Open communication is the key to having a successful remote team. According to Zapier, the reason open communication is so important is because communication leads to trust. And this was overwhelmingly the opinion of the majority of the reports and whitepapers that we consulted.
Empirical research has shown that a lack of communication results in a decrease in trust. And this creates a vicious cycle. Managers don’t share crucial information with their employees because they don’t trust them, which leads to a decline in communication, which in turn lowers trust.
Lastly, a lack of open communication means that managers are unaware that their employees are working hard, again leading to a lack of trust, micromanagement by managers, and overworking by employees.
Open communication. Great. But what does that mean?
It means clearly communicating work expectations, objectives, and deadlines to the employees. This gives the employees accountability and allows them to demonstrate to their managers that they are trustworthy by completing work within deadlines. How they complete their projects should be up to them: allow employees flexibility to manage their own time.
It also means that relevant information must be conveyed to all concerning employees, so that everyone stays updated on what’s going on. This can be as simple as sharing the information in a public or team Slack or Microsoft channels, or Twist threads.
Make sure to use video in meetings to make everyone feel like they are in the same space. Pay attention to hints about the other person’s mood, as they can be a clear signal that a person is not reaching their emotional ‘jobs to be done’. Also, it may be difficult for people to express their feelings on camera or over chat. Likewise, it’s difficult to ‘read the room’ if you’re not in the same physical space, so take extra care to see how your colleague is doing.
A useful tool used by GitLab is emojis to convey emotions and supplement the nuances which are present in in-person interactions but absent in virtual communication. They say it helps to enhance human connection, empathy and relationships.
Solution 3: Informal communication
In addition to open communication, engaging in informal communication is equally important.
For one thing, it helps friendships to develop between employees (keep reading to find out why this is important in the next solution). Informal communication is also essential to allow employees to connect with each other personally and, according to Toptal, reduce miscommunication, providing an open avenue for the development of trust. More importantly, research has demonstrated that giving employee benefits that underline the social-side of the organisation-employee relationship have beneficial outcomes on efficiency, loyalty and worker satisfaction.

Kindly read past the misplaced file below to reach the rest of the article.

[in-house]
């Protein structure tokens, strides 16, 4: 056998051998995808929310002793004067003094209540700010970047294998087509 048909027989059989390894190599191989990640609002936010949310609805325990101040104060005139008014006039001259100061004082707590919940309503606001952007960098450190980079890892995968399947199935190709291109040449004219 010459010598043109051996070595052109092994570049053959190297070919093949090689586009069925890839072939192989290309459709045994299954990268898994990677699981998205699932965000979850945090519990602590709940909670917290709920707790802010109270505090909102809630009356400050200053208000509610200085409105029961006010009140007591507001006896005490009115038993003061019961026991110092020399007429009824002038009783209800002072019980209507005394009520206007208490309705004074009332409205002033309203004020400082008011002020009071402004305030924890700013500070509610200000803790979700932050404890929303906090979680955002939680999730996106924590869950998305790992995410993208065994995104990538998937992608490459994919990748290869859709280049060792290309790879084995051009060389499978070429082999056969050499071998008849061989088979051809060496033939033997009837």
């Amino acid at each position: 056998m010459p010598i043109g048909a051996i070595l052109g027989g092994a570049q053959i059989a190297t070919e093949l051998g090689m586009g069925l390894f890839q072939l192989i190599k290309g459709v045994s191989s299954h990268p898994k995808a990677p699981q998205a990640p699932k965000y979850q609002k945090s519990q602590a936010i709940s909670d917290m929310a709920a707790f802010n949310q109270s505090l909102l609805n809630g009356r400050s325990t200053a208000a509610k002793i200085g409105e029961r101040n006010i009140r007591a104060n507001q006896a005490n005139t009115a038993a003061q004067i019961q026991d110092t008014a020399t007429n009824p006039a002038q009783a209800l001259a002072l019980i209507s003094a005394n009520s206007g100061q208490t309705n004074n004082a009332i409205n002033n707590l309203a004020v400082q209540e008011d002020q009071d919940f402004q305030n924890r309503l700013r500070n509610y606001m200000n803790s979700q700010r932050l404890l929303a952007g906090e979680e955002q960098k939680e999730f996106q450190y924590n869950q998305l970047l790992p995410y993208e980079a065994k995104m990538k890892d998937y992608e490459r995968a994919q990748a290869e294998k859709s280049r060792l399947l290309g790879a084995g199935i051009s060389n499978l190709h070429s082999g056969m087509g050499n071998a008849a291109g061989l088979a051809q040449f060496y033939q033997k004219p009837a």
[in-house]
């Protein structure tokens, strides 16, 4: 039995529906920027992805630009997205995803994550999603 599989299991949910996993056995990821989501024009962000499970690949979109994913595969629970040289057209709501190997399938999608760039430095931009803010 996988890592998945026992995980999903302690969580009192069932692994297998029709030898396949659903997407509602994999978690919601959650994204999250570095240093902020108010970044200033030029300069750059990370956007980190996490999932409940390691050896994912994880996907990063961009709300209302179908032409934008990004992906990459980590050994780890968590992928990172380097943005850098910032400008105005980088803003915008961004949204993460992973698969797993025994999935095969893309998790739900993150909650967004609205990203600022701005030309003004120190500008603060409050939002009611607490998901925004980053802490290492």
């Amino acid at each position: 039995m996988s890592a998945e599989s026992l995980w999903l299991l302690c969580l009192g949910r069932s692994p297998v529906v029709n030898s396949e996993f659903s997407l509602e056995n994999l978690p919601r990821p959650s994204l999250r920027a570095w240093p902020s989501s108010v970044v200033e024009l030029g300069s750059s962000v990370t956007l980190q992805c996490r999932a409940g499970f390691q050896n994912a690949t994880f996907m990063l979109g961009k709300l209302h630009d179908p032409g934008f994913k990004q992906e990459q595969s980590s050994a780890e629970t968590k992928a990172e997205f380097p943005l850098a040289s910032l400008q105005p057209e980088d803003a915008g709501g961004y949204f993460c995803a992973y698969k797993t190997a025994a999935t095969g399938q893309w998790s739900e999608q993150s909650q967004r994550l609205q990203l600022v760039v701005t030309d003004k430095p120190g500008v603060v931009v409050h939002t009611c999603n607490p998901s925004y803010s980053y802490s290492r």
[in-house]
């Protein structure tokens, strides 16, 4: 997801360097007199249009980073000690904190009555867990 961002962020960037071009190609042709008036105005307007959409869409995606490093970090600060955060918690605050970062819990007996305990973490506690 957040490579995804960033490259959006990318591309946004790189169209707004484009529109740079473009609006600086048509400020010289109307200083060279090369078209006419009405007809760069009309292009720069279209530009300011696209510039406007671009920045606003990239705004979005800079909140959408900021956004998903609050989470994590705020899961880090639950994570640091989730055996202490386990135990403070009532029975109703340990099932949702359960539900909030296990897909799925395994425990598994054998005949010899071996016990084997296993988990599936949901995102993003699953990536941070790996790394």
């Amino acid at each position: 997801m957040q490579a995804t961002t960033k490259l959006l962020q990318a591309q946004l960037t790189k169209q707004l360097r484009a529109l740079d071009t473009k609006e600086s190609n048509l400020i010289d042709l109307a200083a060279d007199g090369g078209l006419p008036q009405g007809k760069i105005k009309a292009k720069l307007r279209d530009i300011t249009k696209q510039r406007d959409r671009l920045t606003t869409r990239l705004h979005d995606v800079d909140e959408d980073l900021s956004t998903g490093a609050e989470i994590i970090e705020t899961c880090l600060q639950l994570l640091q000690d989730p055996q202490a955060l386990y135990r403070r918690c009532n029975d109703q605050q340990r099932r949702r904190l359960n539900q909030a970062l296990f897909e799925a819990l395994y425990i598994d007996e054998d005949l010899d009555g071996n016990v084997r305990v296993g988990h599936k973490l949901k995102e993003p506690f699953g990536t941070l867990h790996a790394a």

To implement this solution, it is vital to build social (ubiquitous ‘water cooler chat’) moments into the working day. In fact, it has been shown that to have a good day, humans require 6 hours of social time per day. One way to integrate social moments into your day is to dedicate some time in each meeting to discussions about non-work related topics, or organising virtual office and pizza parties.
Solution 4: Build relationships – and friendships
Did you know that employees who have work friends enjoy their job more, have higher work performance and are more invested in your company? Even better though is having a work _best_ friend: employees with work best friends are more committed to their jobs, are better at connecting with clients, are happier, and have a lower likelihood of being injured while on the job.
While it may worry some managers that employees may spend valuable time engaged in non-work related conversations instead of working, research shows that they shouldn’t be! Researchers at the MIT have demonstrated that, actually, idle conversations between employees lead to higher productivity.
And it’s not just about having friends – it’s about being friendly. Academic research shows that people behave more prosocially towards their team members when they expect this behaviour to be reciprocated.
So how can employees build relationships in fully remote settings? Toptal admit that this is easier to accomplish in office environments with physical spaces for people to interact and build culture naturally. But it is still possible in remote settings – you just have to be more intentional about it.
One way to do this is, again, to dedicate time to virtual social interaction. Another important thing is for managers to let their employees know that they are there for them, whenever they need, to discuss problems they may be facing work, acknowledge stress, and offer emotional support. This is especially important now, when many teams became remote overnight and many employees are unsure how to handle that. Finally, it’s also important to celebrate the good things – acknowledge an employee’s outstanding performance and celebrate team wins. This will demonstrate to employees that their hard work is being seen, acknowledged and rewarded, and it helps to enhance team relationships.